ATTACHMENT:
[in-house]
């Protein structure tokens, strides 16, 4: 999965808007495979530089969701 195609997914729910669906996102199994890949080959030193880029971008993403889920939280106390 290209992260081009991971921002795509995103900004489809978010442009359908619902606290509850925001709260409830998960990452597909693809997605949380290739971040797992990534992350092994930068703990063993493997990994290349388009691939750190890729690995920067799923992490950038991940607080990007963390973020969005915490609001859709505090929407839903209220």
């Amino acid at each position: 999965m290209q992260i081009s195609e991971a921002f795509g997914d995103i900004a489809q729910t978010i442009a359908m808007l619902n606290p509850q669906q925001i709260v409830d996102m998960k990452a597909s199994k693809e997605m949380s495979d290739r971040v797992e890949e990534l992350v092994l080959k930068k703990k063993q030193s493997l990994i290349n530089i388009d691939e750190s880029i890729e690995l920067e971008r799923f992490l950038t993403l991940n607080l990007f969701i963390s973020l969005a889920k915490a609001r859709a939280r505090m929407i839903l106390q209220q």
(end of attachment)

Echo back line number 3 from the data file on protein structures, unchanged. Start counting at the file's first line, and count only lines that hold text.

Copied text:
């Amino acid at each position: 999965m290209q992260i081009s195609e991971a921002f795509g997914d995103i900004a489809q729910t978010i442009a359908m808007l619902n606290p509850q669906q925001i709260v409830d996102m998960k990452a597909s199994k693809e997605m949380s495979d290739r971040v797992e890949e990534l992350v092994l080959k930068k703990k063993q030193s493997l990994i290349n530089i388009d691939e750190s880029i890729e690995l920067e971008r799923f992490l950038t993403l991940n607080l990007f969701i963390s973020l969005a889920k915490a609001r859709a939280r505090m929407i839903l106390q209220q």